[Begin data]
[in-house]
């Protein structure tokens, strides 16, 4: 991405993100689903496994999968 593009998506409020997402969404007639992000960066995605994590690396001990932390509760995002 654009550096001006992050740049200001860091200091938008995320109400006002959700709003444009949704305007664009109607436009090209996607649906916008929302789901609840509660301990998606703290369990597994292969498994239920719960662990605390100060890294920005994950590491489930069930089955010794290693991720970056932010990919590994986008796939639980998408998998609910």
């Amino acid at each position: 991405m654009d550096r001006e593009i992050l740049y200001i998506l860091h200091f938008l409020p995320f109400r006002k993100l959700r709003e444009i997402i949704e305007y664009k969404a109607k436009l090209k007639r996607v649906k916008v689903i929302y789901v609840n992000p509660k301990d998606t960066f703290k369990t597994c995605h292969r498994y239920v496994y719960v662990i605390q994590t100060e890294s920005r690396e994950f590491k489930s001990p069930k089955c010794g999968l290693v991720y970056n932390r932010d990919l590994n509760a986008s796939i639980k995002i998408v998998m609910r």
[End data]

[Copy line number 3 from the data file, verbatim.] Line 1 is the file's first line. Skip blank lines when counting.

């Amino acid at each position: 991405m654009d550096r001006e593009i992050l740049y200001i998506l860091h200091f938008l409020p995320f109400r006002k993100l959700r709003e444009i997402i949704e305007y664009k969404a109607k436009l090209k007639r996607v649906k916008v689903i929302y789901v609840n992000p509660k301990d998606t960066f703290k369990t597994c995605h292969r498994y239920v496994y719960v662990i605390q994590t100060e890294s920005r690396e994950f590491k489930s001990p069930k089955c010794g999968l290693v991720y970056n932390r932010d990919l590994n509760a986008s796939i639980k995002i998408v998998m609910r």